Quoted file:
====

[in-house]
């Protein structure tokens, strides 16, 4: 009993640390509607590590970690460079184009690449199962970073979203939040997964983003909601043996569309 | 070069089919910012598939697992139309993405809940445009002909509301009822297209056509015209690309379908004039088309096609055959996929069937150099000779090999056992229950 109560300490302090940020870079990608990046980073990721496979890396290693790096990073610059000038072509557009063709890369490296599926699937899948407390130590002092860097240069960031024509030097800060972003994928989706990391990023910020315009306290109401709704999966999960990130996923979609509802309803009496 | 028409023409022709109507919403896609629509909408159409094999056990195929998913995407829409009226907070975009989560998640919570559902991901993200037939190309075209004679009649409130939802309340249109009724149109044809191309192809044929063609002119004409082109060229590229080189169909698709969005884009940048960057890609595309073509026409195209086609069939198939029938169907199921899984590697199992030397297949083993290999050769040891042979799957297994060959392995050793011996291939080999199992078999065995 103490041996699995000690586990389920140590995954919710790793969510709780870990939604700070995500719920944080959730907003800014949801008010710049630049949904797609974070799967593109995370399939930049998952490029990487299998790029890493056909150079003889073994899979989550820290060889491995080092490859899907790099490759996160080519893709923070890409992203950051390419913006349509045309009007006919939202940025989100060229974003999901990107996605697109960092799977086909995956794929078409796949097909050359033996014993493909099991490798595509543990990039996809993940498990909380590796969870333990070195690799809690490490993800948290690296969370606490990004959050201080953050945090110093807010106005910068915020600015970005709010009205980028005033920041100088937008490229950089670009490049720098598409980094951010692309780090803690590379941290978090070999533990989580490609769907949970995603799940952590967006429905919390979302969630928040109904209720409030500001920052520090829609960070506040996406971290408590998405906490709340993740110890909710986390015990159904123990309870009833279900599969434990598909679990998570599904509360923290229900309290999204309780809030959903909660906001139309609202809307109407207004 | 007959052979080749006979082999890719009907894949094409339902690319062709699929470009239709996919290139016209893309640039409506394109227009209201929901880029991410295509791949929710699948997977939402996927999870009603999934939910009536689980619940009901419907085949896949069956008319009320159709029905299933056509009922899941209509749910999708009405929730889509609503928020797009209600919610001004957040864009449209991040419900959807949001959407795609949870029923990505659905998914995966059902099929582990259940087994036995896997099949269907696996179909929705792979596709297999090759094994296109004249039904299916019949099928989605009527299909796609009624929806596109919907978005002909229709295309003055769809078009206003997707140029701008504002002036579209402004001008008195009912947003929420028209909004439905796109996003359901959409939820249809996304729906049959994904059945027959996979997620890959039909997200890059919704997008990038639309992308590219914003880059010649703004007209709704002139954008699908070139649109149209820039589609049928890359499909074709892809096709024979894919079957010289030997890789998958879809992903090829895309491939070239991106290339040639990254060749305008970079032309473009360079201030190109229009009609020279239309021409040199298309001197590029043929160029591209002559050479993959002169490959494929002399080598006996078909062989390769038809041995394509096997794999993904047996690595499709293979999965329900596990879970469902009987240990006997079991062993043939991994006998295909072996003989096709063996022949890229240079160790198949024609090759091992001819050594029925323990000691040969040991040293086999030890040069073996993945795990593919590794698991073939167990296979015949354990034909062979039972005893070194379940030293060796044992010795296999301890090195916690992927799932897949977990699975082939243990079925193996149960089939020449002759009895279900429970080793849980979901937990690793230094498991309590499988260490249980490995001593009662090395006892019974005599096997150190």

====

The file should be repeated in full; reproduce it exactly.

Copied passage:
[in-house]
């Protein structure tokens, strides 16, 4: 009993640390509607590590970690460079184009690449199962970073979203939040997964983003909601043996569309 | 070069089919910012598939697992139309993405809940445009002909509301009822297209056509015209690309379908004039088309096609055959996929069937150099000779090999056992229950 109560300490302090940020870079990608990046980073990721496979890396290693790096990073610059000038072509557009063709890369490296599926699937899948407390130590002092860097240069960031024509030097800060972003994928989706990391990023910020315009306290109401709704999966999960990130996923979609509802309803009496 | 028409023409022709109507919403896609629509909408159409094999056990195929998913995407829409009226907070975009989560998640919570559902991901993200037939190309075209004679009649409130939802309340249109009724149109044809191309192809044929063609002119004409082109060229590229080189169909698709969005884009940048960057890609595309073509026409195209086609069939198939029938169907199921899984590697199992030397297949083993290999050769040891042979799957297994060959392995050793011996291939080999199992078999065995 103490041996699995000690586990389920140590995954919710790793969510709780870990939604700070995500719920944080959730907003800014949801008010710049630049949904797609974070799967593109995370399939930049998952490029990487299998790029890493056909150079003889073994899979989550820290060889491995080092490859899907790099490759996160080519893709923070890409992203950051390419913006349509045309009007006919939202940025989100060229974003999901990107996605697109960092799977086909995956794929078409796949097909050359033996014993493909099991490798595509543990990039996809993940498990909380590796969870333990070195690799809690490490993800948290690296969370606490990004959050201080953050945090110093807010106005910068915020600015970005709010009205980028005033920041100088937008490229950089670009490049720098598409980094951010692309780090803690590379941290978090070999533990989580490609769907949970995603799940952590967006429905919390979302969630928040109904209720409030500001920052520090829609960070506040996406971290408590998405906490709340993740110890909710986390015990159904123990309870009833279900599969434990598909679990998570599904509360923290229900309290999204309780809030959903909660906001139309609202809307109407207004 | 007959052979080749006979082999890719009907894949094409339902690319062709699929470009239709996919290139016209893309640039409506394109227009209201929901880029991410295509791949929710699948997977939402996927999870009603999934939910009536689980619940009901419907085949896949069956008319009320159709029905299933056509009922899941209509749910999708009405929730889509609503928020797009209600919610001004957040864009449209991040419900959807949001959407795609949870029923990505659905998914995966059902099929582990259940087994036995896997099949269907696996179909929705792979596709297999090759094994296109004249039904299916019949099928989605009527299909796609009624929806596109919907978005002909229709295309003055769809078009206003997707140029701008504002002036579209402004001008008195009912947003929420028209909004439905796109996003359901959409939820249809996304729906049959994904059945027959996979997620890959039909997200890059919704997008990038639309992308590219914003880059010649703004007209709704002139954008699908070139649109149209820039589609049928890359499909074709892809096709024979894919079957010289030997890789998958879809992903090829895309491939070239991106290339040639990254060749305008970079032309473009360079201030190109229009009609020279239309021409040199298309001197590029043929160029591209002559050479993959002169490959494929002399080598006996078909062989390769038809041995394509096997794999993904047996690595499709293979999965329900596990879970469902009987240990006997079991062993043939991994006998295909072996003989096709063996022949890229240079160790198949024609090759091992001819050594029925323990000691040969040991040293086999030890040069073996993945795990593919590794698991073939167990296979015949354990034909062979039972005893070194379940030293060796044992010795296999301890090195916690992927799932897949977990699975082939243990079925193996149960089939020449002759009895279900429970080793849980979901937990690793230094498991309590499988260490249980490995001593009662090395006892019974005599096997150190």